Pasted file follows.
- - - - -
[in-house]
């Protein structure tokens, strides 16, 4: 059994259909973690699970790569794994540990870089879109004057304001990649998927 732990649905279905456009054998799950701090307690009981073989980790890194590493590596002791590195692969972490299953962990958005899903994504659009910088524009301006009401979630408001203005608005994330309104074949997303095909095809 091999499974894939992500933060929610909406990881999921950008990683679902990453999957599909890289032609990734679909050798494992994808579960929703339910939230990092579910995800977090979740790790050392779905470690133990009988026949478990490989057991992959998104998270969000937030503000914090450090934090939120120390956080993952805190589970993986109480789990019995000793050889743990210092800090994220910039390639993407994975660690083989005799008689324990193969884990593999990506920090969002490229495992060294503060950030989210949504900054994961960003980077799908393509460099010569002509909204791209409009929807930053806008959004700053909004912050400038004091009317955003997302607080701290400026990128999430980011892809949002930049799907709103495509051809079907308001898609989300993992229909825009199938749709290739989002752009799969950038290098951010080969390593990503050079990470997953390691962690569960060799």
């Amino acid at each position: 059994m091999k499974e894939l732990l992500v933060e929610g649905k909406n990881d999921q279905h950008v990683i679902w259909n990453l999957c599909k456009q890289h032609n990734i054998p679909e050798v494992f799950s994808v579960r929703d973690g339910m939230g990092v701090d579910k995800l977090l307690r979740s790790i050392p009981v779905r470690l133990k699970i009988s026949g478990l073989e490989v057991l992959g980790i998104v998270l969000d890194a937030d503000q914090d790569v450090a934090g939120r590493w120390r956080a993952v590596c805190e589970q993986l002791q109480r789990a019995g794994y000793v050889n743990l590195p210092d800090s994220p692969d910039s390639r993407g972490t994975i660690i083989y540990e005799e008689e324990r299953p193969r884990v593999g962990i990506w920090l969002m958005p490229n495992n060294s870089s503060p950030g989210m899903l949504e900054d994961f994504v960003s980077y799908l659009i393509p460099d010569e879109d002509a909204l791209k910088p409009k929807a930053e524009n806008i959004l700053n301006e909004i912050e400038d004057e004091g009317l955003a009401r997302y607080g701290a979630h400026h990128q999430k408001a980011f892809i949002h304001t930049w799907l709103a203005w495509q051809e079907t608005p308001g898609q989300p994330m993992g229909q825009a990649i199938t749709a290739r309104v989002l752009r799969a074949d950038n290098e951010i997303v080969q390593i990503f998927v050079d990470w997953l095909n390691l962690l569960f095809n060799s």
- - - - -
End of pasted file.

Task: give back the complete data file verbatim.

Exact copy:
[in-house]
């Protein structure tokens, strides 16, 4: 059994259909973690699970790569794994540990870089879109004057304001990649998927 732990649905279905456009054998799950701090307690009981073989980790890194590493590596002791590195692969972490299953962990958005899903994504659009910088524009301006009401979630408001203005608005994330309104074949997303095909095809 091999499974894939992500933060929610909406990881999921950008990683679902990453999957599909890289032609990734679909050798494992994808579960929703339910939230990092579910995800977090979740790790050392779905470690133990009988026949478990490989057991992959998104998270969000937030503000914090450090934090939120120390956080993952805190589970993986109480789990019995000793050889743990210092800090994220910039390639993407994975660690083989005799008689324990193969884990593999990506920090969002490229495992060294503060950030989210949504900054994961960003980077799908393509460099010569002509909204791209409009929807930053806008959004700053909004912050400038004091009317955003997302607080701290400026990128999430980011892809949002930049799907709103495509051809079907308001898609989300993992229909825009199938749709290739989002752009799969950038290098951010080969390593990503050079990470997953390691962690569960060799």
């Amino acid at each position: 059994m091999k499974e894939l732990l992500v933060e929610g649905k909406n990881d999921q279905h950008v990683i679902w259909n990453l999957c599909k456009q890289h032609n990734i054998p679909e050798v494992f799950s994808v579960r929703d973690g339910m939230g990092v701090d579910k995800l977090l307690r979740s790790i050392p009981v779905r470690l133990k699970i009988s026949g478990l073989e490989v057991l992959g980790i998104v998270l969000d890194a937030d503000q914090d790569v450090a934090g939120r590493w120390r956080a993952v590596c805190e589970q993986l002791q109480r789990a019995g794994y000793v050889n743990l590195p210092d800090s994220p692969d910039s390639r993407g972490t994975i660690i083989y540990e005799e008689e324990r299953p193969r884990v593999g962990i990506w920090l969002m958005p490229n495992n060294s870089s503060p950030g989210m899903l949504e900054d994961f994504v960003s980077y799908l659009i393509p460099d010569e879109d002509a909204l791209k910088p409009k929807a930053e524009n806008i959004l700053n301006e909004i912050e400038d004057e004091g009317l955003a009401r997302y607080g701290a979630h400026h990128q999430k408001a980011f892809i949002h304001t930049w799907l709103a203005w495509q051809e079907t608005p308001g898609q989300p994330m993992g229909q825009a990649i199938t749709a290739r309104v989002l752009r799969a074949d950038n290098e951010i997303v080969q390593i990503f998927v050079d990470w997953l095909n390691l962690l569960f095809n060799s």